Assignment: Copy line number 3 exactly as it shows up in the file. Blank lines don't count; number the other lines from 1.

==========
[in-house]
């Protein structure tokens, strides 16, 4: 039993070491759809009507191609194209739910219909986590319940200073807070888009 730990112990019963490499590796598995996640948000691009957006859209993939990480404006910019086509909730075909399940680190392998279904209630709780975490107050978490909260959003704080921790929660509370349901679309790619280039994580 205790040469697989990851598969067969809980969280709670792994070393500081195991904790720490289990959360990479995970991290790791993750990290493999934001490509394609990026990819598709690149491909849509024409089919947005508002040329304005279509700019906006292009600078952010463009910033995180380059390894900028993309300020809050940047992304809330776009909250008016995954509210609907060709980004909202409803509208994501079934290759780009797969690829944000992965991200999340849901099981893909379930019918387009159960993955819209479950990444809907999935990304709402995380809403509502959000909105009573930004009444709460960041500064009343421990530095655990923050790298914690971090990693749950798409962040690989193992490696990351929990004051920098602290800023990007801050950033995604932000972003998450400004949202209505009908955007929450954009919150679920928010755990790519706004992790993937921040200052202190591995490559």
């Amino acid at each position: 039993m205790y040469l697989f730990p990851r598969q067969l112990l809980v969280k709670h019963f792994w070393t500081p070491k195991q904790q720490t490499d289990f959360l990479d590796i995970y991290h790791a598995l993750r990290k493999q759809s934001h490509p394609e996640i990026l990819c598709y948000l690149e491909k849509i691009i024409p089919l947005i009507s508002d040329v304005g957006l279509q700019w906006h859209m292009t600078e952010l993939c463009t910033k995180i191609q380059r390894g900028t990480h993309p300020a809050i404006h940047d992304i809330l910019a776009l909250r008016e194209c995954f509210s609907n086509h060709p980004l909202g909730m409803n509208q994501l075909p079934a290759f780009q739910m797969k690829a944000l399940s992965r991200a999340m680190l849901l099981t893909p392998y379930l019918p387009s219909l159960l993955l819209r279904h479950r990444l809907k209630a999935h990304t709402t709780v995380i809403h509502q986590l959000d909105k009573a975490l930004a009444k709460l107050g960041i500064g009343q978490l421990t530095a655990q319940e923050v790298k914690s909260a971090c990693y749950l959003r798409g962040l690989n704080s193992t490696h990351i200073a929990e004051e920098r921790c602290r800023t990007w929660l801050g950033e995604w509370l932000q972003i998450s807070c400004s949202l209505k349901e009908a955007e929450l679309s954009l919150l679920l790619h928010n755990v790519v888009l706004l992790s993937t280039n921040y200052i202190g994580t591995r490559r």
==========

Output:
């Amino acid at each position: 039993m205790y040469l697989f730990p990851r598969q067969l112990l809980v969280k709670h019963f792994w070393t500081p070491k195991q904790q720490t490499d289990f959360l990479d590796i995970y991290h790791a598995l993750r990290k493999q759809s934001h490509p394609e996640i990026l990819c598709y948000l690149e491909k849509i691009i024409p089919l947005i009507s508002d040329v304005g957006l279509q700019w906006h859209m292009t600078e952010l993939c463009t910033k995180i191609q380059r390894g900028t990480h993309p300020a809050i404006h940047d992304i809330l910019a776009l909250r008016e194209c995954f509210s609907n086509h060709p980004l909202g909730m409803n509208q994501l075909p079934a290759f780009q739910m797969k690829a944000l399940s992965r991200a999340m680190l849901l099981t893909p392998y379930l019918p387009s219909l159960l993955l819209r279904h479950r990444l809907k209630a999935h990304t709402t709780v995380i809403h509502q986590l959000d909105k009573a975490l930004a009444k709460l107050g960041i500064g009343q978490l421990t530095a655990q319940e923050v790298k914690s909260a971090c990693y749950l959003r798409g962040l690989n704080s193992t490696h990351i200073a929990e004051e920098r921790c602290r800023t990007w929660l801050g950033e995604w509370l932000q972003i998450s807070c400004s949202l209505k349901e009908a955007e929450l679309s954009l919150l679920l790619h928010n755990v790519v888009l706004l992790s993937t280039n921040y200052i202190g994580t591995r490559r």